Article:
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Ibuprofen better than paracetamol at treating tension headaches

A leading pharmacist has said pharmacists should prescribe ibuprofen over paracetamol for tension headaches

Pharmacy staff should recommend ibuprofen instead of paracetamol for tension headaches, a prominent pharmacist has said.

The "vast majority" of pharmacists did not understand tension headaches, which account for 55 per cent of all headaches and can be caused by muscle overuse or stress, Belfast contractor Terry Maguire said at a Nurofen event on Tuesday (September 16).

Mr Maguire stressed that Ibuprofen had "clear supremacy" in treating these headaches, and pharmacists should not be put off recommending the drug due to fears over side effects. 

Ibuprofen had "clear supremacy" in treating tension headaches and side effects were often over-estimated, said pharmacist Terry Maguire

Pharmacists normally recommended paracetamol because they were trained that ibuprofen should be taken with food to avoid the risk of gastrointestinal bleeding and ulcers, he said. The summary of product characteristics (SPC) for ibuprofen also contraindicates the drug in asthmatics.

But Mr Maguire pointed out that the risk of an asthma attack from taking ibuprofen was almost "non-existent" and the drug did not need to be taken with food, as a short-term dose did not produce gastric side-effects. "Studies have shown that ibuprofen has clear supremacy in terms of treatment," he told attendees at the event.

A study published in the Lancet last year had linked non-steroidal anti-inflammatory drugs (NSAIDs) to an increased risk of heart failure, but Mr Maguire stressed that this only applied to high doses taken over a long period and should not affect recommendations for OTC doses of ibuprofen.

Although tension headaches were a "huge burden", they were "trivialised" by many people, said Mr Maguire. Pharmacists could support patients to manage their symptoms and should not be afraid to approach them to get a better understanding of their headache before recommending a treatment, he said.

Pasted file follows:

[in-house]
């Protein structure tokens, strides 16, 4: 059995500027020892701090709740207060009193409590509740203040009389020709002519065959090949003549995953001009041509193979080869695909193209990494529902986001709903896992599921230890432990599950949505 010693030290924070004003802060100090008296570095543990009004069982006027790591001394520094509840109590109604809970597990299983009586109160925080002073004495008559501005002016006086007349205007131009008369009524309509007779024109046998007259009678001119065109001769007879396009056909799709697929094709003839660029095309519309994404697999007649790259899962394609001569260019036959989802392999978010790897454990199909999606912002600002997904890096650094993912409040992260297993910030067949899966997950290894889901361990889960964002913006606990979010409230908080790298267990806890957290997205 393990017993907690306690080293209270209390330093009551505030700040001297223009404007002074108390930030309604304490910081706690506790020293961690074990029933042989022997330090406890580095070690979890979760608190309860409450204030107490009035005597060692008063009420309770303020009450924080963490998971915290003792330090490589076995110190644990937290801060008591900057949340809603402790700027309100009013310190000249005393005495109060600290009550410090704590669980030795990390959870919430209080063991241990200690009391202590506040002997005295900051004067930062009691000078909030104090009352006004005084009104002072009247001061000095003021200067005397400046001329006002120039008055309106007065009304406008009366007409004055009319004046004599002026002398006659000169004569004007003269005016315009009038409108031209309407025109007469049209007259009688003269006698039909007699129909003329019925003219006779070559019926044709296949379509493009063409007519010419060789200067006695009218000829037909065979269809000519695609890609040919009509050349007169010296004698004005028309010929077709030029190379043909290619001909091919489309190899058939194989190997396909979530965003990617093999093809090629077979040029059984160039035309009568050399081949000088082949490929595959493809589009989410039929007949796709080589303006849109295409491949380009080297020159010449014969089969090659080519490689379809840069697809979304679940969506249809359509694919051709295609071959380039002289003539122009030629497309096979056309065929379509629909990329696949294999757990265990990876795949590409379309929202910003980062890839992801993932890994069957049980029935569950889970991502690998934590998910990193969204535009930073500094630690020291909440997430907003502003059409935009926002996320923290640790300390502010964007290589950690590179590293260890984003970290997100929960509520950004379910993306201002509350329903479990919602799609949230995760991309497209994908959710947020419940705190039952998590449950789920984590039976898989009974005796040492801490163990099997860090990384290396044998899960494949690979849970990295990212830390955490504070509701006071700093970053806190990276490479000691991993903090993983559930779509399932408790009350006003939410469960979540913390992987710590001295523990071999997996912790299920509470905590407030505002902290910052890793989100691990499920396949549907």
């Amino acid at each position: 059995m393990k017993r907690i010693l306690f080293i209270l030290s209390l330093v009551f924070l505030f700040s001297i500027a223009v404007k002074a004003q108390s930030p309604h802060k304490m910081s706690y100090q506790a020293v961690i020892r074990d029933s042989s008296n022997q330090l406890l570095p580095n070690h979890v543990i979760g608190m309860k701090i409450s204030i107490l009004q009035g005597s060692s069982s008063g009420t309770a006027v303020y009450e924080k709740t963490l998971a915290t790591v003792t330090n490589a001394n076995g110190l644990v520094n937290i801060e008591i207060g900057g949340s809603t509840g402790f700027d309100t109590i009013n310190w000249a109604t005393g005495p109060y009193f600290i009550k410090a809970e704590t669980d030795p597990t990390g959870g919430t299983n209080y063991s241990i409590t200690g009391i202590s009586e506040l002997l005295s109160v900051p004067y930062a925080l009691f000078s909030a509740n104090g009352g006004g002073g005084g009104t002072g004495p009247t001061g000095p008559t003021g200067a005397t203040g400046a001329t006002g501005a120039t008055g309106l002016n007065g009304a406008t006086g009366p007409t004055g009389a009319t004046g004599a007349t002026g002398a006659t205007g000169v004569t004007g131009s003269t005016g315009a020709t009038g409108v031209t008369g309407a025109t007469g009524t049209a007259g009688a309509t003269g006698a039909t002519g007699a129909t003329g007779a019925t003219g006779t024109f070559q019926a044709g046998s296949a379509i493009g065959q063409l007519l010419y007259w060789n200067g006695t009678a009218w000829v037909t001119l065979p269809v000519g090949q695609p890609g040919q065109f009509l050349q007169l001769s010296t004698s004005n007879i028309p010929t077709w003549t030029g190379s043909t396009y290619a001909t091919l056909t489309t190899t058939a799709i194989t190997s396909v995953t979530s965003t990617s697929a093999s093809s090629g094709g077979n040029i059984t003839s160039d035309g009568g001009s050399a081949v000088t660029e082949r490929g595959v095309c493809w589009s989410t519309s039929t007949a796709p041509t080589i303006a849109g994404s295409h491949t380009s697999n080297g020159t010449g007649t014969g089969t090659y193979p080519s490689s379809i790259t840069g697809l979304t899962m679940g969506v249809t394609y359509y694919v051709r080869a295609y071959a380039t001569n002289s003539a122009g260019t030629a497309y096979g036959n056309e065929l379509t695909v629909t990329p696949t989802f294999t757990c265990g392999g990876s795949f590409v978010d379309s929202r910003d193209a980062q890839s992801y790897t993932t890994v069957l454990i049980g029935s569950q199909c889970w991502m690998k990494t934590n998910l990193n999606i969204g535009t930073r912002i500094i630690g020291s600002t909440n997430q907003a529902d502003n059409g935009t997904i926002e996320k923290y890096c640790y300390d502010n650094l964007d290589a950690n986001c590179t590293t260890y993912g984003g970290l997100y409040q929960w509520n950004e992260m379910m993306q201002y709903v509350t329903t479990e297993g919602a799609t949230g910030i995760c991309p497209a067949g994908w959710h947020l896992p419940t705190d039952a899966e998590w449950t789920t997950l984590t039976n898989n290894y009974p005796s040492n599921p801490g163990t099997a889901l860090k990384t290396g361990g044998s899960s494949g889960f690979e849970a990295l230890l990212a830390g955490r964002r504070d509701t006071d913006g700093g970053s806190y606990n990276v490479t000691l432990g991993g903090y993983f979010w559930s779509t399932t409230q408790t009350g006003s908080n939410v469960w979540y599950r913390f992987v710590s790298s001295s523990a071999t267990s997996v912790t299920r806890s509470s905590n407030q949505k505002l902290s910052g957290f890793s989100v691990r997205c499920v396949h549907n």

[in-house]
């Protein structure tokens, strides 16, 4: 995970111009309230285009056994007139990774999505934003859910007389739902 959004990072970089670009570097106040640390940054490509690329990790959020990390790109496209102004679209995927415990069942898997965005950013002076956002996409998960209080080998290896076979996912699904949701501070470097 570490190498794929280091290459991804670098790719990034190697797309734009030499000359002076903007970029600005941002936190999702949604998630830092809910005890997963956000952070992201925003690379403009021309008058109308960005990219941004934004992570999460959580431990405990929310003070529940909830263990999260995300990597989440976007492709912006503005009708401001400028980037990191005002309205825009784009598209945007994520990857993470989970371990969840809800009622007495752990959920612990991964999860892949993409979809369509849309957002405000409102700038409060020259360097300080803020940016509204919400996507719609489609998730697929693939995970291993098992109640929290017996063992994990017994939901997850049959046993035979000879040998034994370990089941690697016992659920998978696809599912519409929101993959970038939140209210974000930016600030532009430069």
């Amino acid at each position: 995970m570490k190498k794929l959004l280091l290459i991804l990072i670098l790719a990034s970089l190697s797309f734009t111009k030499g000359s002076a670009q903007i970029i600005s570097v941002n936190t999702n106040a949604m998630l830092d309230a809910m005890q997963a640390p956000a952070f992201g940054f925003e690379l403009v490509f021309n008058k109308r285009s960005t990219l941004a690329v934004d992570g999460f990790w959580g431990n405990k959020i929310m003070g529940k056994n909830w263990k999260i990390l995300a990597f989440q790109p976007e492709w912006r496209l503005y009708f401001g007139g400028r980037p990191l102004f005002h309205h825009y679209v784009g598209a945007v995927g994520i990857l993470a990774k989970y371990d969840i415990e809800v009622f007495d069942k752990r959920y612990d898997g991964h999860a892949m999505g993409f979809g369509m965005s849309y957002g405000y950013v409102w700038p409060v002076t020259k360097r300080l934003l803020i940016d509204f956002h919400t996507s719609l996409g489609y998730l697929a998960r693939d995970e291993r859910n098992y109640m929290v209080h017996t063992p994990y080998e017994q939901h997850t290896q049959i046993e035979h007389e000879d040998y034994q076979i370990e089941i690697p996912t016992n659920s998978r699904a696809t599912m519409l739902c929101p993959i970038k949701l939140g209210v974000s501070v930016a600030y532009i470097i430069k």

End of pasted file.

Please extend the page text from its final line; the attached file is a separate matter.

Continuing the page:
If pharmacy did this more regularly, conditions could be picked up and managed by the patient before they reached a GP, Mr Maguire added.

An online survey of 2,000 adults conducted in March by Nurofen manufacturer Reckitt Benckiser revealed that 67 per cent experienced a headache once a month or more and 74 per cent wanted to deal with the pain more effectively.

More than half of the respondents said they would be happy for a member of the pharmacy team to approach them with advice on how to treat their headache. 

What do you recommend to patients suffering from a tension headache? 

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Scott Burton, Work for a pharmaceutical company

'The "vast majority" of pharmacists did not understand headaches, which account for 55 per cent of all headaches'

Makes plenty of sense...

Gerry Diamond, Primary care pharmacist

I despair when recommending OTC medications as there are so many contra indications it is any wonder you would even bother selling them. On the day or two that I work in the community I read the whole pamphlet as I don't want the customer coming back or on the phone. It is easier to prescribe in consulation working in a GPs practice than doing counter sales as you can examine the patient and screen their medical history.

N O, Pharmaceutical Adviser

""Terry Maguire said at a Nurofen event ""

Of course Mr. Maguire. Next time I am in a Calpol event, I'll see what they have to say.

If we all follow his advice with no time the GPhC's FtP panel will have loads of cases for striking off Pharmacists for selling products out of it's license (except for Nurofen for headache)

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